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There is a machine known as the Owens Glass Bottle Making Machine. There are 18 of these machines in America, the annual maximum output of which exceeds 100,000,000 bottles.

The machine is said to be the only one on which the whole process, from glass-making to the finished bottle, can be carried out continuously. The glass furnace is in direct combination with the blowing apparatus, and the molten glass flows into a revolving chamber, from which it is removed by suction through six vents, to be then shaped, blown, and delivered automatically. After exhaustive trials had been made at Trafford Park, Manchester, the European Glass Bottle Syndicate was formed. They purchased the European patent rights for £600,000. The number of machines AND THEIR OUTPUT have been fixed for each member of the Syndicate, and the change from hand labour to machine work is to be made gradually during the next ten years, in order to minimise any disturbing influence on labour and capital already engaged in the industry.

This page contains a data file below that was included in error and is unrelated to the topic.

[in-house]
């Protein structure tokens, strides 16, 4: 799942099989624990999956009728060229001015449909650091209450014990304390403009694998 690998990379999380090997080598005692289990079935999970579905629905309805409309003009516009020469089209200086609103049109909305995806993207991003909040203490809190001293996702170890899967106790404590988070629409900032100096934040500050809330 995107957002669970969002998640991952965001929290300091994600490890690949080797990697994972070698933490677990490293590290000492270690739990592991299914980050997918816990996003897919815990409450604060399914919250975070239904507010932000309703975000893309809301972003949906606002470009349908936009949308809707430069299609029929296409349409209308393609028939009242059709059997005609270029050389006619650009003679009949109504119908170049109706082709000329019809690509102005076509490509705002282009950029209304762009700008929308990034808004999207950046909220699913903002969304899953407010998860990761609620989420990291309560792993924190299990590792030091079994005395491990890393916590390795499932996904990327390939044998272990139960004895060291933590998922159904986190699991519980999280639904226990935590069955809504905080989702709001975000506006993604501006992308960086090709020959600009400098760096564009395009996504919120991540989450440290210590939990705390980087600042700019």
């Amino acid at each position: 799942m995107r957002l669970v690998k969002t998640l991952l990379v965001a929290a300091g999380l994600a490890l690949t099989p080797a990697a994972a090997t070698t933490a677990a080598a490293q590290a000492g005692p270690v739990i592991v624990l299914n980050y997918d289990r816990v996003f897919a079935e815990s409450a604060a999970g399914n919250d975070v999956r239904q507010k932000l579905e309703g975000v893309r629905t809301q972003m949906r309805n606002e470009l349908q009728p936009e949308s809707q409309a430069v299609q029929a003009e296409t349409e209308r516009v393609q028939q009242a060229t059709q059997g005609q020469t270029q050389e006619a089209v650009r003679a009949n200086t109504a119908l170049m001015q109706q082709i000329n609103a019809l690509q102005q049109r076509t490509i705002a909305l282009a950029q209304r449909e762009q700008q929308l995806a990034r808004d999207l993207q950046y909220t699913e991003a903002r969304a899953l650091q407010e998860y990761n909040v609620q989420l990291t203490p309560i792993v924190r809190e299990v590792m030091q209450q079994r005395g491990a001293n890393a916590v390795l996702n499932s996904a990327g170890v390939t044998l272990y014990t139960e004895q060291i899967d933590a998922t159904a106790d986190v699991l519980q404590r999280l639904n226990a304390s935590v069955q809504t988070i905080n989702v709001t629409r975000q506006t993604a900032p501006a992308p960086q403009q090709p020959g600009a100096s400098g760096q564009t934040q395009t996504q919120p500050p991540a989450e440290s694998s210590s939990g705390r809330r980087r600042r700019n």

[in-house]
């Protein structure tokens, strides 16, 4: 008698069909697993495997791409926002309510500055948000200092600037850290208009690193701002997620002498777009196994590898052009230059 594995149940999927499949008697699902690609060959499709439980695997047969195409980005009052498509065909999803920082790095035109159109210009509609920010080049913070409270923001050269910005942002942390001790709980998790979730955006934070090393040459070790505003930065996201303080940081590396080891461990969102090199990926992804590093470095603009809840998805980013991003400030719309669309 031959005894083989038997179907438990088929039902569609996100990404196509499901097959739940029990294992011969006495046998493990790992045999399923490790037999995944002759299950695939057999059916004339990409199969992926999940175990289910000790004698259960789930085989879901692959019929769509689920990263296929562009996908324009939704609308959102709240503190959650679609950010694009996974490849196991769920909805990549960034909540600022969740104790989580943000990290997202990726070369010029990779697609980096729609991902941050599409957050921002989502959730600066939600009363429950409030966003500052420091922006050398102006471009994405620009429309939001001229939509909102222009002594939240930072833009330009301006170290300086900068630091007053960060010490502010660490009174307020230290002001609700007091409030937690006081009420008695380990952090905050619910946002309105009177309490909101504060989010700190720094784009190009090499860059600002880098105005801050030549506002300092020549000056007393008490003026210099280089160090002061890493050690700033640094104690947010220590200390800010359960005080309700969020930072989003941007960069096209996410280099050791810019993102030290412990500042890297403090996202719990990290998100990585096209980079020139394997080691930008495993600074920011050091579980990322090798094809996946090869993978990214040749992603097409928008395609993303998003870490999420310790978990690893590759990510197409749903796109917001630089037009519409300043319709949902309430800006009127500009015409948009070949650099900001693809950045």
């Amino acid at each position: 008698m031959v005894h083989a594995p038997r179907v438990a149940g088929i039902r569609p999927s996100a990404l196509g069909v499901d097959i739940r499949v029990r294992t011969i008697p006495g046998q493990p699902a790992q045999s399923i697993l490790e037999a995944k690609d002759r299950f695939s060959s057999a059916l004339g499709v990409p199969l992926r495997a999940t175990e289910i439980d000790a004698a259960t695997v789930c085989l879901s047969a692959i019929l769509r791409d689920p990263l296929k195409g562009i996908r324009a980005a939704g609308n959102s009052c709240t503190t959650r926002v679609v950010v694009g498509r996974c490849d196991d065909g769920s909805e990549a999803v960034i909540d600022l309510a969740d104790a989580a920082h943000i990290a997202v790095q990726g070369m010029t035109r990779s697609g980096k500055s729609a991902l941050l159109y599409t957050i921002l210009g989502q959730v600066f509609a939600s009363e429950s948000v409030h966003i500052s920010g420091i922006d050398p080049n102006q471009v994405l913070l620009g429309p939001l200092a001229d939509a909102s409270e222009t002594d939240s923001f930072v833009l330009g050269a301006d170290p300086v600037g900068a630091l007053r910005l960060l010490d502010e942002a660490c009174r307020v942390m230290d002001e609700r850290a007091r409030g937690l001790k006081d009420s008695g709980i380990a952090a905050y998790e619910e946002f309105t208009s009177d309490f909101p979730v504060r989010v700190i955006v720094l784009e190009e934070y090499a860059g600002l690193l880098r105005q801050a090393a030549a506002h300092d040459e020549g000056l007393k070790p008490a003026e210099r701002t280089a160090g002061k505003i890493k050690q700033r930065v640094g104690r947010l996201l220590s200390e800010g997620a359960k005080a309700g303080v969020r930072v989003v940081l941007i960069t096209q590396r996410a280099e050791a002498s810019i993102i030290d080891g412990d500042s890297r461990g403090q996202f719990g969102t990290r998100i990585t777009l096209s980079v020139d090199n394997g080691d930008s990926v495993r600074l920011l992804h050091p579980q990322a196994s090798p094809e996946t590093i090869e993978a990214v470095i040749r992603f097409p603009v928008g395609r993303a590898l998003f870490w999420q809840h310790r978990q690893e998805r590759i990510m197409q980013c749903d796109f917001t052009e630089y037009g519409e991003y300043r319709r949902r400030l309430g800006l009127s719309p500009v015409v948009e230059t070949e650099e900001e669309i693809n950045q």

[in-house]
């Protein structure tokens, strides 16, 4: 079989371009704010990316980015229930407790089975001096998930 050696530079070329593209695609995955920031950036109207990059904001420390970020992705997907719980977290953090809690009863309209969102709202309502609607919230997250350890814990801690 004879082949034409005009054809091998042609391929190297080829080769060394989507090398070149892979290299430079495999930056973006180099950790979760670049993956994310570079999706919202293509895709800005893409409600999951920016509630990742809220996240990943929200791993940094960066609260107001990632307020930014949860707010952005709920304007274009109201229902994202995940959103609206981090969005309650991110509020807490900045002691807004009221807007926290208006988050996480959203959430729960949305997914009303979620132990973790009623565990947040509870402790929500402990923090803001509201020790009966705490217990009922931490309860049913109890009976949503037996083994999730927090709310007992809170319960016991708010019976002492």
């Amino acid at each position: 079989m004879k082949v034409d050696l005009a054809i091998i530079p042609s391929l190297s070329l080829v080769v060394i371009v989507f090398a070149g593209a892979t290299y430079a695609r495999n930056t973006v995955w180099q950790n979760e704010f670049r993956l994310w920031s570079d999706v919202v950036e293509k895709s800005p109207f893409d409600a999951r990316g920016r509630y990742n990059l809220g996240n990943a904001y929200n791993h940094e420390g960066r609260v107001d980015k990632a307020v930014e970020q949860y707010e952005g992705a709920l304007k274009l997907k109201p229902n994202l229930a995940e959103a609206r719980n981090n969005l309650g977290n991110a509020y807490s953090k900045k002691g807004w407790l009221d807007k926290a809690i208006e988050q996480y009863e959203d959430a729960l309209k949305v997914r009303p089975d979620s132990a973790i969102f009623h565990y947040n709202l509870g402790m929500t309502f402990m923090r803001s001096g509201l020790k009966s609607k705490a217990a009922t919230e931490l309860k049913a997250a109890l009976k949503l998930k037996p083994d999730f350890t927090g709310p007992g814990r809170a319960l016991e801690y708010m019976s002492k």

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“There is, however, nothing remarkable in the attitude of the Labour Party to the unemployed, as nothing effective can be done to remedy unemployment without seriously affecting capitalist class interests. Therefore no capitalist Government will do anything effective unless absolutely forced to do so.”

No, gentle reader, the above quotation is not from THE SOCIALIST STANDARD. In that case it would be sheer “impossibilism,” while appearing as it does in Justice, (9.1.09), it is, of course, a level-headed statement of fact. Doubtless that is why the S.D.P. spend so much time and energy more or less organising the unemployed to ask the capitalist Government to do that which “no capitalist Government will do,” namely, “anything effective” for the unemployed. But hush, thou wrecker! The very next sentence puts the matter in order from the S.D.P. standpoint. Listen !

“Now Mr. MacDonald and other Labour Party chiefs dare not allow their Party to apply that force, because of the understanding between them and the Liberals regarding seats.”